U.S. Sen. Joni Ernst (R-IA) has introduced legislation that would give the Small Business Administration’s (SBA) watchdog entity more power when federal regulations are proposed that could have a significant economic impact on many small businesses.

The Prove It Act of 2017, which Ernst introduced with bipartisan support from U.S. Sen. Heidi Heitkamp (D-ND) on Thursday, aims to add transparency to the federal rulemaking process while giving small business advocates a greater voice.

“Small businesses make up 97 percent of all of Iowa’s employers, meaning their success is our state’s success,” said Ernst, a member of the Senate Small Business and Entrepreneurship Committee.

Currently, federal agencies are required to certify whether a proposed rule would have a significant impact on a substantial number of small businesses under the Regulatory Flexibility Act (RFA). If so, agencies must pursue additional analysis. However, agencies have discretion to certify that a rule would not have a substantial impact, bypassing further scrutiny.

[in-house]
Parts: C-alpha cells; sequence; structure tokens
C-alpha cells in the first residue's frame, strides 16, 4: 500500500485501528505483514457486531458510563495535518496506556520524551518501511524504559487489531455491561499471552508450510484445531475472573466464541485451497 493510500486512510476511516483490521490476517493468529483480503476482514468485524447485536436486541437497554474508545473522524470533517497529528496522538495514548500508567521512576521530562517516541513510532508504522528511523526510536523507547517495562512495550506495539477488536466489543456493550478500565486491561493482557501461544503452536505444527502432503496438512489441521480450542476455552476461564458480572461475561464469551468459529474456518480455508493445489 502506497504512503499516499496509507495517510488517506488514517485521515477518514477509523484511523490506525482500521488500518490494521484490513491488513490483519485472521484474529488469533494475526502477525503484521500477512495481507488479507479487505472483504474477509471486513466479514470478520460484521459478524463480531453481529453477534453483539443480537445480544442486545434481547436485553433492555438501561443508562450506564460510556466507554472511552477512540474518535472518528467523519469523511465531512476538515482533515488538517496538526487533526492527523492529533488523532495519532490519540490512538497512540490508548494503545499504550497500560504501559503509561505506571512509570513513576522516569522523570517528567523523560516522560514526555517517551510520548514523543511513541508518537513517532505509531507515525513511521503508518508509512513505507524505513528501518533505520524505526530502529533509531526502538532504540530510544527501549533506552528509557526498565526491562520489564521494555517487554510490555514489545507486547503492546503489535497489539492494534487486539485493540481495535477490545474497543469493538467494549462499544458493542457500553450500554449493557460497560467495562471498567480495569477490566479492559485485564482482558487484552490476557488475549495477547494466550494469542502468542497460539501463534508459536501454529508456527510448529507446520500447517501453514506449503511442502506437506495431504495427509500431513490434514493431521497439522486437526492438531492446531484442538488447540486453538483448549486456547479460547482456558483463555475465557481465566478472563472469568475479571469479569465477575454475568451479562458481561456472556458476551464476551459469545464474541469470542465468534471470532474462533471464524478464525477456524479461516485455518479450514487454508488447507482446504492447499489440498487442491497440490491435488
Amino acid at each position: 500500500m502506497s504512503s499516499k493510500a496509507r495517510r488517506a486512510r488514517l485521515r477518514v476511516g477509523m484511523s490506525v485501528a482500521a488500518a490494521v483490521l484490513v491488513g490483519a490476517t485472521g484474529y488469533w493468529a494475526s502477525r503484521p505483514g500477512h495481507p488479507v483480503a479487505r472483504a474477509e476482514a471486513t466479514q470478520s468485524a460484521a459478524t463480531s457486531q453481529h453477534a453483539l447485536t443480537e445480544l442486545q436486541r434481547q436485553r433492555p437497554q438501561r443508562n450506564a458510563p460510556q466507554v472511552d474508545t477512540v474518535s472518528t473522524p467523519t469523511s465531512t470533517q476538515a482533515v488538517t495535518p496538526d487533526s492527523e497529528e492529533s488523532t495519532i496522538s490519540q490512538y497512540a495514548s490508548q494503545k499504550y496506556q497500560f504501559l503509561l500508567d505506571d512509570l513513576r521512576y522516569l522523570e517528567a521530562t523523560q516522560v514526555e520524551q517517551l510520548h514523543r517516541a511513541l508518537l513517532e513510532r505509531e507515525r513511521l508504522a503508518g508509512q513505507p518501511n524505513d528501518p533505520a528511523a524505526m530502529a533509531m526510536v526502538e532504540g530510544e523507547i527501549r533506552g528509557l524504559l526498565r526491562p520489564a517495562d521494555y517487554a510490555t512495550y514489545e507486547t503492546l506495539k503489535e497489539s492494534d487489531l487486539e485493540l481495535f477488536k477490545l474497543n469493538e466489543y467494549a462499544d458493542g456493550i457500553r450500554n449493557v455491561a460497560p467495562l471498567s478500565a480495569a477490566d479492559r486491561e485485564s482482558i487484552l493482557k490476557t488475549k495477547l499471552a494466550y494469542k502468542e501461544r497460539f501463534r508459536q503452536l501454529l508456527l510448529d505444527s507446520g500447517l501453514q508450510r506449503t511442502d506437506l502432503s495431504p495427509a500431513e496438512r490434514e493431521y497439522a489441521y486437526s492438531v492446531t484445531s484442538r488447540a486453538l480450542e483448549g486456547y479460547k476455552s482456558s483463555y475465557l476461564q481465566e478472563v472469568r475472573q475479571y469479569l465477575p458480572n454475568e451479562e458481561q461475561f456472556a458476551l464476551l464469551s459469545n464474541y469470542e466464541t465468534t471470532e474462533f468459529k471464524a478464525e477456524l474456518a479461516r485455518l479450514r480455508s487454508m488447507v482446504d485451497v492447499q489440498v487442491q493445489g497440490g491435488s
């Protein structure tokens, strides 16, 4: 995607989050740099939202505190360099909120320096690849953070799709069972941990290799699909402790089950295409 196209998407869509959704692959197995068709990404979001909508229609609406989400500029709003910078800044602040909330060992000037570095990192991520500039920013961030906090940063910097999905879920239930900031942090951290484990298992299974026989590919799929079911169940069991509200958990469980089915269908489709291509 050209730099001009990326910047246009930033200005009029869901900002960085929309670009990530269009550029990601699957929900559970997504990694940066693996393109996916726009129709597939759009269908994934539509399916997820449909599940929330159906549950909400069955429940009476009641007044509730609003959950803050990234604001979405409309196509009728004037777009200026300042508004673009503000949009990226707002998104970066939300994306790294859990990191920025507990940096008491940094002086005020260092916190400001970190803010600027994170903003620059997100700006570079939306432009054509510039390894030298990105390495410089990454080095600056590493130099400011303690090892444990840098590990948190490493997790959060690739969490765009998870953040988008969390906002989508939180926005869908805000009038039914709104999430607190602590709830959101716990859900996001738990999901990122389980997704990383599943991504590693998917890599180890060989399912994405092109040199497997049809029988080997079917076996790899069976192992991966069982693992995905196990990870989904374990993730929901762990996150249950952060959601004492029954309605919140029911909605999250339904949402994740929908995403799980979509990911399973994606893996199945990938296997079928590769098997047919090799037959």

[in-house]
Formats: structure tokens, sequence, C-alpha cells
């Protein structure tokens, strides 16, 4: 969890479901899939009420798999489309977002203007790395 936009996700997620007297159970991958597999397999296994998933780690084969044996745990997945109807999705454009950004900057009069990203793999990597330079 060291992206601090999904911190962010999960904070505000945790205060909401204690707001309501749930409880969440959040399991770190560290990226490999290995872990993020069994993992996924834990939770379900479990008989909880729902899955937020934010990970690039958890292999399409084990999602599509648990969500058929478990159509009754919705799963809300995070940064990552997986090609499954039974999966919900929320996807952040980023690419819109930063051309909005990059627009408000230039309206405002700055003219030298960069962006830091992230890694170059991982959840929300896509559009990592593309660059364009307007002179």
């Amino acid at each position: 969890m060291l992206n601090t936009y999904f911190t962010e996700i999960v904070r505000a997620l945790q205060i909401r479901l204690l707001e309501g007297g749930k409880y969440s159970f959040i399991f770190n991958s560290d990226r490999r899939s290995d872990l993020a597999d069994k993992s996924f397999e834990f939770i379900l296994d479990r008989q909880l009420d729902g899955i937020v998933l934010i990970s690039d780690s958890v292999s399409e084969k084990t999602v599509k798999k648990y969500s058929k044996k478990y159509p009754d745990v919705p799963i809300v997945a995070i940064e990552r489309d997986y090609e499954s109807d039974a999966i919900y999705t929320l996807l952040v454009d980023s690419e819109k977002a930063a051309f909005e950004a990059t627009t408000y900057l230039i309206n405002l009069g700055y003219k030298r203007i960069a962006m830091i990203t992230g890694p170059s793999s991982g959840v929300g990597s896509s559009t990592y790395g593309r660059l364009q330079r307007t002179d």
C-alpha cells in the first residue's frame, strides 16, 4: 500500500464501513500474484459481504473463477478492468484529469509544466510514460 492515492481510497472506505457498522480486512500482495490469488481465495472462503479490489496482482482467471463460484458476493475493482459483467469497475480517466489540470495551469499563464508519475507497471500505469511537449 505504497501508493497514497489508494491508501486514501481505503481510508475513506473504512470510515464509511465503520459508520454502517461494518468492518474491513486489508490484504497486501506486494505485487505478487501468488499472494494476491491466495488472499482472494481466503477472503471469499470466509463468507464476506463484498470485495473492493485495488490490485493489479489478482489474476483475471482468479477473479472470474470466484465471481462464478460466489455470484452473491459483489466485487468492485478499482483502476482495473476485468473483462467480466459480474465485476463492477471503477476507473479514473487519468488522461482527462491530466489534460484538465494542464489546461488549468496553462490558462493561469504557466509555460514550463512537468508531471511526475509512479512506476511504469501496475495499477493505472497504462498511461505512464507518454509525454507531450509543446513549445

Under the Prove it Act, the SBA’s Office of Advocacy, considered an independent voice for small businesses within the federal government, would be able to request that agencies prove regulatory analyses and determinations under the RFA. Requests for reviews would be published in the Federal Register and online to promote transparency.

“The bipartisan Prove It Act serves as a check on the federal agency certification and analysis process, allowing the small business community the opportunity to question a rule, and, if a discrepancy is found, allowing for it to be re-evaluated before it’s finalized,” Ernst said.

The lawmakers listed several federal rules where provisions in the Prove It Act would have allowed for a review of the rule prior to it being put into action. Those include the Environmental Protection Agency’s proposed Waters of the United States rule and the Department of Energy’s energy conservation standards for manufactured housing.

Heitkamp added that the needs of small businesses must be considered when regulations are created to prevent “red tape and burdensome rules” that unfairly impact them.

“That’s why Sen. Ernst and I are introducing this bipartisan legislation to give small businesses a bigger seat at the table and a stronger voice if a proposed regulation could hurt their ability to grow,” she said.